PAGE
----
The Art of Delegation under NEC3
A common issue I am finding when doing Project Workshops (to both Parties) is that delegation is not done formally and it leaves potentially either party exposed. Under the contract only the Project Manager can give an instruction to change the Works Information. That Project Manager will be named in Contract Data part 1. However, it is not uncommon for me to arrive at a project to find someone else sitting in the Project Manager’s chair who believe they are the ones empowered to make decisions on the Employers behalf. This person needs to be delegated – and that needs to be done in writing (clause 13.1) and separate from any other communication (13.7). It is therefore very easily remedied but not always done. If I were the Contractor I would probably notify an early warning if anyone else was giving me an instruction to get it discussed – but in the meantime not follow that instruction until I have it from the Project Manager, or unless the Project Manager delegates their powers to that person.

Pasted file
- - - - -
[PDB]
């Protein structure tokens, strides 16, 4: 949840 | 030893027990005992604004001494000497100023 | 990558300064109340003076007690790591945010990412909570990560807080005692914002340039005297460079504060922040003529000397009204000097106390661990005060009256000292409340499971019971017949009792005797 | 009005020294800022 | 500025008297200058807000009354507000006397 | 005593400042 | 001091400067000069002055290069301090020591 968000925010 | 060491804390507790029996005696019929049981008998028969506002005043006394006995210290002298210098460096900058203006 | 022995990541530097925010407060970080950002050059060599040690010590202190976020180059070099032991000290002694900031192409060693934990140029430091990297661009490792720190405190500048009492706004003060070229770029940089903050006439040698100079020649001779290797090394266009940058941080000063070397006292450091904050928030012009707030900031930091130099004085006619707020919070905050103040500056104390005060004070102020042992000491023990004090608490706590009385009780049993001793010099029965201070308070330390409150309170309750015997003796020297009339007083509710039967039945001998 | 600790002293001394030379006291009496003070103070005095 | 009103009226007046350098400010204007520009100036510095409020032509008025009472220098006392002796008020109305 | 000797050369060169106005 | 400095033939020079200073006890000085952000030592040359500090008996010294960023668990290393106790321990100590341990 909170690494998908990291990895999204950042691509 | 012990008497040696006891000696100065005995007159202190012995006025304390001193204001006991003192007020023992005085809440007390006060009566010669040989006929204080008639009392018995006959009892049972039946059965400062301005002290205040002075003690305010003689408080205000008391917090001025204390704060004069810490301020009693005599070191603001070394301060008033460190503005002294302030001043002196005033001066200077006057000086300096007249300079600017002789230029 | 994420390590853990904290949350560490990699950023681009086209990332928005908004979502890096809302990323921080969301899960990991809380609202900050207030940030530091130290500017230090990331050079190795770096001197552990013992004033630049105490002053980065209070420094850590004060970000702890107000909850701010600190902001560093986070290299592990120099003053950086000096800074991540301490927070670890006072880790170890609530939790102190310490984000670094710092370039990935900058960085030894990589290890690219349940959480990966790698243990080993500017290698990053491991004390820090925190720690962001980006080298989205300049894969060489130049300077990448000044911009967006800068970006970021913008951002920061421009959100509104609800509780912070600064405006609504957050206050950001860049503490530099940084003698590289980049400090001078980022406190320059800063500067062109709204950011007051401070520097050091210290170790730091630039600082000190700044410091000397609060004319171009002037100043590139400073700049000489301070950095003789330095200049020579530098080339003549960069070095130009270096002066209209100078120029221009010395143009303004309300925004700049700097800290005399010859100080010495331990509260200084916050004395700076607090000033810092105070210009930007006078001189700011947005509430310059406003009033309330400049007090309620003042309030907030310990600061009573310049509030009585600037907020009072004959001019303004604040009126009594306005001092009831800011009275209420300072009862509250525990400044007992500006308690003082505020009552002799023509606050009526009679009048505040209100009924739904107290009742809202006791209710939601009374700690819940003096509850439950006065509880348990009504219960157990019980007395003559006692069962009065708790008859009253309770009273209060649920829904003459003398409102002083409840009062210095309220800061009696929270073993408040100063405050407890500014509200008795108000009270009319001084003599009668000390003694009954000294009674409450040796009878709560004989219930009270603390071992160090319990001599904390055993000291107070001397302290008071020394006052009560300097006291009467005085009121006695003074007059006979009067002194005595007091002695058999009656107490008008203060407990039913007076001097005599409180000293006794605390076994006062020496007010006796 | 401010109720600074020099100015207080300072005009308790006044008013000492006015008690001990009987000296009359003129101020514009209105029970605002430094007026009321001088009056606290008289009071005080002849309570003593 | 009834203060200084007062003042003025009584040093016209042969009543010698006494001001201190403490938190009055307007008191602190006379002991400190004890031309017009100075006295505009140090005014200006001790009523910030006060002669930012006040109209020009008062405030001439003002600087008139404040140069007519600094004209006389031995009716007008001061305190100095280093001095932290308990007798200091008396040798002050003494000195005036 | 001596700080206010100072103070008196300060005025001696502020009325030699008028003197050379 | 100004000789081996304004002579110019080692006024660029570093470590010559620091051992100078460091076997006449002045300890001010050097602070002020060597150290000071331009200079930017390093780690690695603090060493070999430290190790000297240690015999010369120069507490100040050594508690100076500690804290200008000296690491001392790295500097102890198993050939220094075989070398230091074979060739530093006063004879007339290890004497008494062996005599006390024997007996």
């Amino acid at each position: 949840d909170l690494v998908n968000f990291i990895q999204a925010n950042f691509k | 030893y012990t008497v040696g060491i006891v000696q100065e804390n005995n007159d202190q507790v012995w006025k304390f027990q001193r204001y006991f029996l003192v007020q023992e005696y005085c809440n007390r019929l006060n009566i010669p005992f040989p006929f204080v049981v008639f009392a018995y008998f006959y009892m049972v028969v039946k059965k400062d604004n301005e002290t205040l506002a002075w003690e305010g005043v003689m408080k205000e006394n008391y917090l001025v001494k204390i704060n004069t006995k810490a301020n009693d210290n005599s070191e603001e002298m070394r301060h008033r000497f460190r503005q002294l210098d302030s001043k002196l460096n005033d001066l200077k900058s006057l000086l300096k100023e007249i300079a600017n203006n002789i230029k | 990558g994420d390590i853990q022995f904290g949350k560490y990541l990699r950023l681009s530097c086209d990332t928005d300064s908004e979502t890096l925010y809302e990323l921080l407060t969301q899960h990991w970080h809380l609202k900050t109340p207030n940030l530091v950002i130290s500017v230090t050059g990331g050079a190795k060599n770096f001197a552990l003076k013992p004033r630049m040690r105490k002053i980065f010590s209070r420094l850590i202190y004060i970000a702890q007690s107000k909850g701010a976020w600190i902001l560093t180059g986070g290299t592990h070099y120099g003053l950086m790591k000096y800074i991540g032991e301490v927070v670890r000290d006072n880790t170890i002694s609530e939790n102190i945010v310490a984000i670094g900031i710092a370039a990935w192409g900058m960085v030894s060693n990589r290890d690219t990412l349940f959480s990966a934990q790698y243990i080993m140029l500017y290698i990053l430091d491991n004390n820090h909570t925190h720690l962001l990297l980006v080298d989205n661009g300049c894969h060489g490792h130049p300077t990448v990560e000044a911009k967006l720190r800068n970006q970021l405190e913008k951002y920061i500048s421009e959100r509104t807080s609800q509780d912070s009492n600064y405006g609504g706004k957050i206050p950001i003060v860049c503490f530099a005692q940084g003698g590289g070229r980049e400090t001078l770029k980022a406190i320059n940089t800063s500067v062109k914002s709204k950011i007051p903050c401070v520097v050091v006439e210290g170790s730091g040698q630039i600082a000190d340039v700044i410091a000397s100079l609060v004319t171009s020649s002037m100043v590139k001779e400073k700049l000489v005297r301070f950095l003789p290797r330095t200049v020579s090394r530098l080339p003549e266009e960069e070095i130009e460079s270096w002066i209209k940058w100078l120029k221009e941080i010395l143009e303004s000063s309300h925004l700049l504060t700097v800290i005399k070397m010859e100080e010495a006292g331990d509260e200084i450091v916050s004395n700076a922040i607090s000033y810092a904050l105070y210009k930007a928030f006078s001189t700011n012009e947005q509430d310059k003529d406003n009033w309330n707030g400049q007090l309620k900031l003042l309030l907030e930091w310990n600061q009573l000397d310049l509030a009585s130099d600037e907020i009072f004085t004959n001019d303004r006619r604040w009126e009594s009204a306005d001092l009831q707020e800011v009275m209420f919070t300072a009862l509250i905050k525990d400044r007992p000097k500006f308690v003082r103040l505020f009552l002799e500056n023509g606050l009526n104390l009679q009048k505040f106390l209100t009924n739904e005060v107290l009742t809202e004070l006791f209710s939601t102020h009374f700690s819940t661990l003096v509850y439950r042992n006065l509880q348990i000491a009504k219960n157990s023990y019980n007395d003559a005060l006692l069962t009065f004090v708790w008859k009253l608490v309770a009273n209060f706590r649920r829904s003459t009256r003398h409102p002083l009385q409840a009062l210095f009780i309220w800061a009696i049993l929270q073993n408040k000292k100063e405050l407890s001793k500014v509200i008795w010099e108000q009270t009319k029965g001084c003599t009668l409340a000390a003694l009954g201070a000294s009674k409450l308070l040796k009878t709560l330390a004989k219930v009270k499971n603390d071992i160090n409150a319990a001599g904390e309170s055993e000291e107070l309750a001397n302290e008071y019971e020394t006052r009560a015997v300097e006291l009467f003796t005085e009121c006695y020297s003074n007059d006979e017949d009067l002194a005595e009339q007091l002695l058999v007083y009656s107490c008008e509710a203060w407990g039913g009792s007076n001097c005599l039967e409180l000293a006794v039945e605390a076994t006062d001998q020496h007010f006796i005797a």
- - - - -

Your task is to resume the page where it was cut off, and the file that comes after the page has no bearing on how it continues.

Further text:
Often an Employer will name a high powered person as the Project Manager – who will not have any day to day interface with the project and is intended that they delegate from day 1. It does beg the question as to why state their name in the first place – if there is no intent for them to be heavily or even partly involved in all of the key decision processes.
Whilst we are talking about these probably worth emphasising that all such instructions should be in writing and there is no place for verbal instructions under the contract.